Investment updates • 3 min read
Knowing the right time to sell an investment is likely the most challenging part of investing. For long-term investors, the decision to buy is often reasonably straightforward: Pick themes that have a long-term structural growth story and then drip feed money into that market over time.
On the other hand, the decision on when to sell is much harder. Unless there’s a particular reason to sell, such as needing the money to buy a house, our selling decisions are often based on the past rather than the future. An investment may have performed well, in which case we might want to lock in some profit by selling, for example. Alternatively, a holding may have done badly and so it’s tempting to sell in order to avoid further losses.
After a fantastic year for impact investors in 2020, 2021 proved to be more challenging. The absence of some key industries from impact indices meant that impact portfolios struggled to keep up with the profits generated by unrestricted portfolios.
In the US, over 30% of the market’s positive returns were driven by a handful of large tech companies: Alphabet (Google), Apple, Meta (Facebook), Microsoft, and Tesla. Meanwhile, the wider tech sector exploded and it was loss-making tech companies that did the best.
The absence of oil producers and finance companies in impact portfolios also played a role in the performance differential. Global oil prices soared and banks finally got an opportunity to boost profits as inflation picked up. Whilst the absence of the best performing sectors played a large part in the relative performance, some of the sectors that we do invest in as impact investors had a tough year.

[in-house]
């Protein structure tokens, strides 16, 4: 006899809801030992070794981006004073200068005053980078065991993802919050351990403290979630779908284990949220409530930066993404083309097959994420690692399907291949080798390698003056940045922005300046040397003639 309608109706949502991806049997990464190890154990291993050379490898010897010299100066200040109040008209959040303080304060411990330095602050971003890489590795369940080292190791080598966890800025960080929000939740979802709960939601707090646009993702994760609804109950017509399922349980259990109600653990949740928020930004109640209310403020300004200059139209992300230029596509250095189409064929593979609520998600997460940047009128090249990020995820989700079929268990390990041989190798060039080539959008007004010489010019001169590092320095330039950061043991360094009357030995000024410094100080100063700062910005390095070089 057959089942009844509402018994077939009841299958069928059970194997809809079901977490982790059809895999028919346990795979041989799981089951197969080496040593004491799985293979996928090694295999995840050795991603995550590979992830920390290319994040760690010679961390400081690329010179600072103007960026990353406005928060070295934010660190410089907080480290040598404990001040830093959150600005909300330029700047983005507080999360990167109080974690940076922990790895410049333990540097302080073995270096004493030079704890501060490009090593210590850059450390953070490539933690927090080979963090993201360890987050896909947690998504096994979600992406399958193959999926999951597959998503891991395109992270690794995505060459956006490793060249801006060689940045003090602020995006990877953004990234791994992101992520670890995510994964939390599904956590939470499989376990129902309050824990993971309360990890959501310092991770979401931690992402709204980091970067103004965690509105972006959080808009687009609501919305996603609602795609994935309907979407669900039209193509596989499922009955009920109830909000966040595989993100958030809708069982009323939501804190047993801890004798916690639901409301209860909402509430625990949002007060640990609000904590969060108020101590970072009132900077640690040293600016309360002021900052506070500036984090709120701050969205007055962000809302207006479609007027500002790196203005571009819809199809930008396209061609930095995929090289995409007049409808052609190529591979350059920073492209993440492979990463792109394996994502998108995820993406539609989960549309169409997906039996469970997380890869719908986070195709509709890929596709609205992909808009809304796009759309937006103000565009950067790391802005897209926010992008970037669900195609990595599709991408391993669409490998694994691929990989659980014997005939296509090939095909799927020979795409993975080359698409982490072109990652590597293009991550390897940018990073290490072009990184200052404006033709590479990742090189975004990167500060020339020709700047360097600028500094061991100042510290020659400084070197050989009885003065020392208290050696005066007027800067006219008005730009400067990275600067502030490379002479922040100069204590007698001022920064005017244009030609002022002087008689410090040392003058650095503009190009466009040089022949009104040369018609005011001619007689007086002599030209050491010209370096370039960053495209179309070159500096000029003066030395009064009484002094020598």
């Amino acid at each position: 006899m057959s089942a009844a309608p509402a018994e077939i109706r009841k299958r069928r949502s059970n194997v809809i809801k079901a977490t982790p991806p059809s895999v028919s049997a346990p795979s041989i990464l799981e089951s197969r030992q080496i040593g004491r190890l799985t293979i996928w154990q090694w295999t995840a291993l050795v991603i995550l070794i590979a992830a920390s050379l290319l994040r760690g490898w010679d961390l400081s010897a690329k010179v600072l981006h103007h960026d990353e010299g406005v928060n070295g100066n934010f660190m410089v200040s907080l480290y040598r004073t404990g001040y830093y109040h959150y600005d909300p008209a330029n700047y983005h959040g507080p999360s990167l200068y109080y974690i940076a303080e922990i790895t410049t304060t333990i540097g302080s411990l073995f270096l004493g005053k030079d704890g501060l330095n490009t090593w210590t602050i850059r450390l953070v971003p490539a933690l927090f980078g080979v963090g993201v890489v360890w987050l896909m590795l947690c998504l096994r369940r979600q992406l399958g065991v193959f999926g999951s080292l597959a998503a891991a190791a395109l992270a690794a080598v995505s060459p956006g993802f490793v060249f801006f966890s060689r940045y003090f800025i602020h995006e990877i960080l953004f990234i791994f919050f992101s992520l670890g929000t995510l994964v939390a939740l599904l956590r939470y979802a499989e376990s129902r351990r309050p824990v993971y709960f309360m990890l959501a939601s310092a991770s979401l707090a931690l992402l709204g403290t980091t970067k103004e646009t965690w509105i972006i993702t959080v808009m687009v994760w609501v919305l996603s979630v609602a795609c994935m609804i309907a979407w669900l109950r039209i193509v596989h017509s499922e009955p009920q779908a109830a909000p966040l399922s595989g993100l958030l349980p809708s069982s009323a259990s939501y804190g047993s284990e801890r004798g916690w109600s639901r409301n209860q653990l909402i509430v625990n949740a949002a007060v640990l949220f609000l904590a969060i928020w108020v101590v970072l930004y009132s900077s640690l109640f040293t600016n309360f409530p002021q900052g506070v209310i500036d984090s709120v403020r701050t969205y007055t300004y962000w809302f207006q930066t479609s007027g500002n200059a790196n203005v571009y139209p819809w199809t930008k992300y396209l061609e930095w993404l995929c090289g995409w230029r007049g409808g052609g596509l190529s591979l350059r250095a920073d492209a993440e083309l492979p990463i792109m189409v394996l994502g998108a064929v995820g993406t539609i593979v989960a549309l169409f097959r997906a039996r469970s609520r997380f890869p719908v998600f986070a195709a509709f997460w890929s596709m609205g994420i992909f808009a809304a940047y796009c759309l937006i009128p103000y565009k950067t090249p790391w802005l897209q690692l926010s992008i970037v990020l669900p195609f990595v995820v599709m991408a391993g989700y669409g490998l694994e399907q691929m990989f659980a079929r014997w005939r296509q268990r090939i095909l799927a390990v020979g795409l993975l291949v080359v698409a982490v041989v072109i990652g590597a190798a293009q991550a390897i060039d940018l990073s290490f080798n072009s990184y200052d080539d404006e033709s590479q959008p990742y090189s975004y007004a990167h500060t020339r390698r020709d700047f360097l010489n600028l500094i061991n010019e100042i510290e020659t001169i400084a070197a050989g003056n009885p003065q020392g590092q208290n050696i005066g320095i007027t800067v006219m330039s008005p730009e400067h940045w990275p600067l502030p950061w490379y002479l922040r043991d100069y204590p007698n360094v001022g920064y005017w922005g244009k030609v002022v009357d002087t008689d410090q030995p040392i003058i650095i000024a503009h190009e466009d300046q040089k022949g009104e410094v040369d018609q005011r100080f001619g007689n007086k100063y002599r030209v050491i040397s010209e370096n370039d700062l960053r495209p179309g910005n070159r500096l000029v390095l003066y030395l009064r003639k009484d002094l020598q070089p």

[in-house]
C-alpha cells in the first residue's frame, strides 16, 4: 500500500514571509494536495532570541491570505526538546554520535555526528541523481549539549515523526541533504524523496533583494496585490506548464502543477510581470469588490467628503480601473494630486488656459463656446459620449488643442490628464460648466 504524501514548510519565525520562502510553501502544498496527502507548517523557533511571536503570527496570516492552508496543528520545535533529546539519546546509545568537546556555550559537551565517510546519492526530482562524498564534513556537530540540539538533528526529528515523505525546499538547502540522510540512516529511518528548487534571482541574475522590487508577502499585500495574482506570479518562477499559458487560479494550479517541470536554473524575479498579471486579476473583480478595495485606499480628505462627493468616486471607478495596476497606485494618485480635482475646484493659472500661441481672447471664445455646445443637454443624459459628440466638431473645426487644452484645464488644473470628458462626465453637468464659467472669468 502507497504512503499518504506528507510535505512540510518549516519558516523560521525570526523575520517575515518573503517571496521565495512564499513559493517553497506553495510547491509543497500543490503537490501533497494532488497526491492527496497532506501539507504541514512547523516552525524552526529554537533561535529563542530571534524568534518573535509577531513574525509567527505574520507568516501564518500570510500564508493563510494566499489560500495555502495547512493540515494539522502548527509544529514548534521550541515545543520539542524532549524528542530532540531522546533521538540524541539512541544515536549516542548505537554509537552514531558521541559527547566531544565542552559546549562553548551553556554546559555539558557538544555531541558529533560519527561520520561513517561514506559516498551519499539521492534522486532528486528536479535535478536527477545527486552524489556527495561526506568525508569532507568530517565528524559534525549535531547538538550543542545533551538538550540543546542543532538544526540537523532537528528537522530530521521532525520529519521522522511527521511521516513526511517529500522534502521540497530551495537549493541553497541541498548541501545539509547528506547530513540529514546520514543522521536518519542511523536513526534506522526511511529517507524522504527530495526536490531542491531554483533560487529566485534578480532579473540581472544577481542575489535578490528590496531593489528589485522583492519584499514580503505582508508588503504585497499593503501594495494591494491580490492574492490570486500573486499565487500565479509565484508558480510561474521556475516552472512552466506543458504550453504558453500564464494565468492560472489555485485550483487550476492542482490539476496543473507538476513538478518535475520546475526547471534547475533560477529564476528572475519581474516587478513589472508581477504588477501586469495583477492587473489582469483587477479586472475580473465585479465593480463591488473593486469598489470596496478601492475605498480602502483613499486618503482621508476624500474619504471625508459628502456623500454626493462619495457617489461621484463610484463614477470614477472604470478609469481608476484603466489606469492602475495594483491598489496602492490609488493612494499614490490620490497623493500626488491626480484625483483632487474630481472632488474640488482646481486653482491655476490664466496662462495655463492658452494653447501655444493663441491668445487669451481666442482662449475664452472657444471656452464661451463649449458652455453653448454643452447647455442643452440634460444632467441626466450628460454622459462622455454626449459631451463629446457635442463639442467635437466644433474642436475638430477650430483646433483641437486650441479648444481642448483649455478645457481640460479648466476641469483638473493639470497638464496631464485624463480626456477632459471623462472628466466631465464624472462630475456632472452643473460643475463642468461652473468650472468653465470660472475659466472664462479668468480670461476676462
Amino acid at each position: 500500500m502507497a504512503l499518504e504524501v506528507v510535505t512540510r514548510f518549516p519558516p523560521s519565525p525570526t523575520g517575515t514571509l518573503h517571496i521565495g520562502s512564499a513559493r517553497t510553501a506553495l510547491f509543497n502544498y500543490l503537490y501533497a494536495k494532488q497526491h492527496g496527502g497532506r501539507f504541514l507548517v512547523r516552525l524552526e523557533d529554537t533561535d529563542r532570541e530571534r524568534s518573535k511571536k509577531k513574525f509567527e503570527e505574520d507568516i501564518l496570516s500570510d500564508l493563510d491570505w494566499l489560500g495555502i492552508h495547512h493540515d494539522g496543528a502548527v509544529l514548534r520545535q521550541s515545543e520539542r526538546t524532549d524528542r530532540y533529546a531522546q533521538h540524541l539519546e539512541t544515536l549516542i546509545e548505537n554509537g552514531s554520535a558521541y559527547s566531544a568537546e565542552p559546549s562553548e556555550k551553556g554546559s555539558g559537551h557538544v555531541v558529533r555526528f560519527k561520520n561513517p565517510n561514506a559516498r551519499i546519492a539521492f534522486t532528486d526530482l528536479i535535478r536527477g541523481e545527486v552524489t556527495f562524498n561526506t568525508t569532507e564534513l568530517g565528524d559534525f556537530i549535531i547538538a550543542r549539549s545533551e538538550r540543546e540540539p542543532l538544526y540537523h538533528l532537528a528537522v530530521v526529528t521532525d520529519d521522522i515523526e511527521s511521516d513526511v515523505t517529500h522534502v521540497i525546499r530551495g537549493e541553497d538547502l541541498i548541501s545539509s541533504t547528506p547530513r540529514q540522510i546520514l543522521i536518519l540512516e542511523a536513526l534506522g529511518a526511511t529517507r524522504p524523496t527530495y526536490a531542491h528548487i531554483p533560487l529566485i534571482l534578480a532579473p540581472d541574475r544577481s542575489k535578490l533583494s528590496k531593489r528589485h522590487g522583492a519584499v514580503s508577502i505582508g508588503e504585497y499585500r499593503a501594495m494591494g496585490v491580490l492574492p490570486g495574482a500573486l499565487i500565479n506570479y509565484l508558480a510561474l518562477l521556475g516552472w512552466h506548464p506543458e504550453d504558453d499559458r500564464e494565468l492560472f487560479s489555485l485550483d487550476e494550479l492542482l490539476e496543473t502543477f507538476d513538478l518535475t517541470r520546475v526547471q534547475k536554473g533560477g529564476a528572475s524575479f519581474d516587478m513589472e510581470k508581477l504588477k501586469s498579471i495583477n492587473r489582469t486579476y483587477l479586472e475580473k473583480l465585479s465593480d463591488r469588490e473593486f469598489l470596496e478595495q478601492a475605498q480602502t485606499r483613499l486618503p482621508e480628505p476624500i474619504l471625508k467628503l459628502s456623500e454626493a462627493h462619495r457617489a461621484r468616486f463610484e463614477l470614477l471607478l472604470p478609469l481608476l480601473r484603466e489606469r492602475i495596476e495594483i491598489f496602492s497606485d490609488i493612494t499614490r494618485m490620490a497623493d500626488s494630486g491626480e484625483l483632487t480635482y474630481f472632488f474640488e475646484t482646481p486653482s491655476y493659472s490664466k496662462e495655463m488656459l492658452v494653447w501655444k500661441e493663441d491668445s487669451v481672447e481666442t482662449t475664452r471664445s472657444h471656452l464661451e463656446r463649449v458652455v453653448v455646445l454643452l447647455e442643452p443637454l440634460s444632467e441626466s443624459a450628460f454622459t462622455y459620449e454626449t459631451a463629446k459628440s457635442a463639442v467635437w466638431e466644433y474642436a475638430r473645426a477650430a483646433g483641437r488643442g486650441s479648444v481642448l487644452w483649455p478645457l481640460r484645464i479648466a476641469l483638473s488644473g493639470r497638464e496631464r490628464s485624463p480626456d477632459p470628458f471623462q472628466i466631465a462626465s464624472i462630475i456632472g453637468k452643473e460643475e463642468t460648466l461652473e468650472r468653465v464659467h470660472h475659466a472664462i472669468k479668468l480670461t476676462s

Having returned 140% in 2020, clean energy fell by 24% in 2021. However, the graph below puts this performance into more context and only investors who bought at very inflated prices in January will have felt the full force of the decline in 2021.
Meanwhile, the education sector struggled with increased regulation in China and a booming jobs market in the US. The result was declining enrolments in full-time education. Share prices fell across the board.
Whilst the stock prices of many companies changed, the investment thesis did not. The climate crisis continues apace.
There are still millions of undereducated children around the world and people suffering from currently incurable diseases. The companies that can address these problems will not only provide a great environmental and social service, they will also create a tidy profit for investors who are prepared to support them.
The short answer is that there is never really a perfect time to sell if the global economy is expected to continue growing. As soon as one issue is fixed or opportunity spent, there will always be another chance to drive progress – and with that comes financial opportunity.
This article is for information purposes only and does not constitute financial advice. If you require financial advice please approach an independent financial advisor authorised by the FCA. CIRCA5000 does not provide financial advice and is an execution only platform.